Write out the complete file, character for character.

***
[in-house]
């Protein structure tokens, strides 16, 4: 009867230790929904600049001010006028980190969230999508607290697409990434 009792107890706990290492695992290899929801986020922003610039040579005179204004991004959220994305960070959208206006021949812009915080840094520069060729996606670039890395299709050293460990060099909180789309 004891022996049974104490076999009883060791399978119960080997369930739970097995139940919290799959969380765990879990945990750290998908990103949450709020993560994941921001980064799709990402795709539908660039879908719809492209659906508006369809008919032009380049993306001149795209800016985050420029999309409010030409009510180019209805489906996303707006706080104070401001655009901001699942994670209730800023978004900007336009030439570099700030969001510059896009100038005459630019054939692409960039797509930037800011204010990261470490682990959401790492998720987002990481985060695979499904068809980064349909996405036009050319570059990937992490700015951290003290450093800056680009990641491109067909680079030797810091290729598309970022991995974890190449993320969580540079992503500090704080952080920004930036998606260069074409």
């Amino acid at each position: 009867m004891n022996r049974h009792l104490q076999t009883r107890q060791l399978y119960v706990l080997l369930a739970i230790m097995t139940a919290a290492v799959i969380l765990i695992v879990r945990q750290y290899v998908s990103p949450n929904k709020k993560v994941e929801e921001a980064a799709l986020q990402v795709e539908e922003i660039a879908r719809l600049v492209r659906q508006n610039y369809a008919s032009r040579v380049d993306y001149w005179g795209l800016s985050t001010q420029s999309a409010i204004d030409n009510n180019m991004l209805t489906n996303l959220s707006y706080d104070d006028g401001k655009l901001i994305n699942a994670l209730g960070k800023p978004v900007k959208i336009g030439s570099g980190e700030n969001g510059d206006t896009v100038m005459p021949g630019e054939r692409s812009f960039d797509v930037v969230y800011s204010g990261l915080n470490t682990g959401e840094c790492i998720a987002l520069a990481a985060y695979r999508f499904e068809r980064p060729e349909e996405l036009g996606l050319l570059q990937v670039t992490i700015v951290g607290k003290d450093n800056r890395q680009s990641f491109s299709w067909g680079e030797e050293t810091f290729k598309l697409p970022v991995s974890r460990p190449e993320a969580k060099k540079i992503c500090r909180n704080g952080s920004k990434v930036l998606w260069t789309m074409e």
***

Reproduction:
[in-house]
């Protein structure tokens, strides 16, 4: 009867230790929904600049001010006028980190969230999508607290697409990434 009792107890706990290492695992290899929801986020922003610039040579005179204004991004959220994305960070959208206006021949812009915080840094520069060729996606670039890395299709050293460990060099909180789309 004891022996049974104490076999009883060791399978119960080997369930739970097995139940919290799959969380765990879990945990750290998908990103949450709020993560994941921001980064799709990402795709539908660039879908719809492209659906508006369809008919032009380049993306001149795209800016985050420029999309409010030409009510180019209805489906996303707006706080104070401001655009901001699942994670209730800023978004900007336009030439570099700030969001510059896009100038005459630019054939692409960039797509930037800011204010990261470490682990959401790492998720987002990481985060695979499904068809980064349909996405036009050319570059990937992490700015951290003290450093800056680009990641491109067909680079030797810091290729598309970022991995974890190449993320969580540079992503500090704080952080920004930036998606260069074409």
């Amino acid at each position: 009867m004891n022996r049974h009792l104490q076999t009883r107890q060791l399978y119960v706990l080997l369930a739970i230790m097995t139940a919290a290492v799959i969380l765990i695992v879990r945990q750290y290899v998908s990103p949450n929904k709020k993560v994941e929801e921001a980064a799709l986020q990402v795709e539908e922003i660039a879908r719809l600049v492209r659906q508006n610039y369809a008919s032009r040579v380049d993306y001149w005179g795209l800016s985050t001010q420029s999309a409010i204004d030409n009510n180019m991004l209805t489906n996303l959220s707006y706080d104070d006028g401001k655009l901001i994305n699942a994670l209730g960070k800023p978004v900007k959208i336009g030439s570099g980190e700030n969001g510059d206006t896009v100038m005459p021949g630019e054939r692409s812009f960039d797509v930037v969230y800011s204010g990261l915080n470490t682990g959401e840094c790492i998720a987002l520069a990481a985060y695979r999508f499904e068809r980064p060729e349909e996405l036009g996606l050319l570059q990937v670039t992490i700015v951290g607290k003290d450093n800056r890395q680009s990641f491109s299709w067909g680079e030797e050293t810091f290729k598309l697409p970022v991995s974890r460990p190449e993320a969580k060099k540079i992503c500090r909180n704080g952080s920004k990434v930036l998606w260069t789309m074409e």